J.A.'s Music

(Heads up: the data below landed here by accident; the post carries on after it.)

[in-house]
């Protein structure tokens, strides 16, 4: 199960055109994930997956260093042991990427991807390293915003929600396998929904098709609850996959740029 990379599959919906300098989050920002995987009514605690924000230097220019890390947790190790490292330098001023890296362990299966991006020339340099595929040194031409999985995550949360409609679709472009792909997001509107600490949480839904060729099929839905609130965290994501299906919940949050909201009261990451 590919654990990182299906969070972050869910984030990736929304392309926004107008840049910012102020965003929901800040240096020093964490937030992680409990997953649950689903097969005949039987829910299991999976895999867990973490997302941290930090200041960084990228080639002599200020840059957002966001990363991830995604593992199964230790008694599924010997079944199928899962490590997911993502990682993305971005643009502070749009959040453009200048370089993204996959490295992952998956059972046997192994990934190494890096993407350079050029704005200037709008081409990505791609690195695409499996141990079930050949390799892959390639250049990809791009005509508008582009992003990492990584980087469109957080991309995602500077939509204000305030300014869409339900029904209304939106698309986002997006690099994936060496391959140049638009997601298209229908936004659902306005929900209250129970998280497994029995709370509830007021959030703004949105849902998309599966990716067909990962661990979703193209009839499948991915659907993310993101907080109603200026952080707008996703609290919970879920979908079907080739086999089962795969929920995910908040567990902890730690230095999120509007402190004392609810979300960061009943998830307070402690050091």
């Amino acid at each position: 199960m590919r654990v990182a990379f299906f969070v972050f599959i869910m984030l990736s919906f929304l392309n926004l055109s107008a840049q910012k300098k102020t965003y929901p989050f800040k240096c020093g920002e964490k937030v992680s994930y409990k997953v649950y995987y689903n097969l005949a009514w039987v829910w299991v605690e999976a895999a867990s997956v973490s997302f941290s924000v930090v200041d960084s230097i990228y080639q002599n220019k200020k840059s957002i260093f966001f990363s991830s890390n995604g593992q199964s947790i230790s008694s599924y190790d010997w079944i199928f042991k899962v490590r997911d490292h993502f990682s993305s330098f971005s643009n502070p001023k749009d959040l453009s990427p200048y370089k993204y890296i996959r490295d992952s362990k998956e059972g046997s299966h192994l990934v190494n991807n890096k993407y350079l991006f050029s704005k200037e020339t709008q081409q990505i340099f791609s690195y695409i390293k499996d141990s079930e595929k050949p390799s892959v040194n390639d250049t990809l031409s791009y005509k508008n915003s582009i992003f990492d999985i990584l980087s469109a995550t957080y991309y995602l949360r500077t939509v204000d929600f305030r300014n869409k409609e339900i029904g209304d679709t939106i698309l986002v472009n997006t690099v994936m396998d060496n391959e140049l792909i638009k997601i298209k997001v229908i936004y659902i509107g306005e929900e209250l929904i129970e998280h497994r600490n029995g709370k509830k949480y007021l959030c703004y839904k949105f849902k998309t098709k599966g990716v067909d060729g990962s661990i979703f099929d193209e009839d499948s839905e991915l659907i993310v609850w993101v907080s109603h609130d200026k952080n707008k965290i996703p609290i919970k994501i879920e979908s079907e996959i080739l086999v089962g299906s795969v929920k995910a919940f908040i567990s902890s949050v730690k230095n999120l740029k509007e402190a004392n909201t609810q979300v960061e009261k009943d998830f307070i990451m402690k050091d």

ARTIST: PrimusALBUM: Frizzle FryGENRE: Metal, Funk, Stoner, EclecticYEAR: 1990     Although Primus’s true debut came in the form of a ragtag set of live recordings dubbed “Suck on This”, Frizzle Fry was the first time the musical community heard the weirdness in studio. The album begins with a sound clip, presumably from one of their live shows, where drummer Herb Alexander sloppily whacks out the unmistakable intro riff to Rush’s “YYZ” on a half-shut hi-hat upon the backdrop of a hooting bar crowd. Despite listening to this introduction time after time, I don’t know if I should interpret this as a tongue-and-cheek homage or an irreverent raspberry. In a way, Primus’s music seems to simultaneously reflect both of these conclusions. The band’s odd musical style and technical verbosity makes it obvious that they take great influence from their prog-rock predecessors, yet their driving tone, irreverent attitude and Claypool’s persona as a working-class curmudgeon reflect a mentality that is more reminiscent of Joe Strummer than Neil Peart.     After the album’s odd introductory snippit, the goofy soundbite quickly erodes and is replaced by a doomy, chorus-laiden, atmospheric section, followed by an explosive breakout into the now-customary funk-metal sound that Primus really pioneered on Fizzle Fry. The opening track, “To Defy the Laws of Tradition”, is undoubtedly the strongest and most driving of the songs on the first half of the album, although it is far from the only head-banging anthem of dissent present on the record. “Mister Knowitall”, which I must confess is a personal favorite, has a very similar mood, attacking intellectual elitism with a grating, repetitive guitar line that is hard to listen to but nonetheless gets one’s adrenaline pumping. One of the things I really appreciate about Primus is their refusal to accept the lofty title of “artist”. Claypool has always given off this down-to-earth goofiness which, although it rarely shows in his hard, metallic music, is evident in the way he promotes his own work.     Overall, the album really is a trip, most tracks resting on the border between profundity and absurdity. The twisted morality plays of John the Fisherman and Spaghetti Western are oddly titillating despite their disturbing imagery and themes, and while a track like “The Toys Go Winding Down” may seem silly and frivolous at first, the themes present are really worth examining. Overall, Claypool never really gets off the soapbox, although to be fair, he never really gets on it in the first place. Primus seems able to tackle a theme in a way that is neither pretentious nor overly serious. While it takes Stephen Wilson 8 minutes of doom-and-gloom on Fear of a Blank Planet to explore the depravity of stoner culture, Primus grapples with the same issue on Spaghetti Western, an amusing noir vignette about an unemployed layabout and his pathetic lifestyle, with a curled lip rather than an upturned nose.     The album certainly contains its fair share of filler, although much of this is in the form of good-natured character sketches (Harold of the Rocks, Sathington Willoughby), and a mystifying 26-second-long clip from some march entitled “You Can’t Kill Michael Malloy”, which, in its MIDI glory, is entertaining despite its aimlessness. I’m not sure what the band’s intent was with half of these tracks, but I enjoy the desired affect nonetheless.     Sure, this band is an acquired taste, but if you can stomach it, Frizzle Fry is one hell of a ride. You may not understand it upon first listen... or second listen... or ever... but I assure you that it will inject your subconscious with some tiny morsel of insight. Either that, or it will sharpen your sense of dark comedy. While it may not be for everybody, if you’re weird enough for it, I would fully advise to dive into this record. It’s really fun stuff, and it’s’ an excellent introduction to the bizarro-world that is Primus.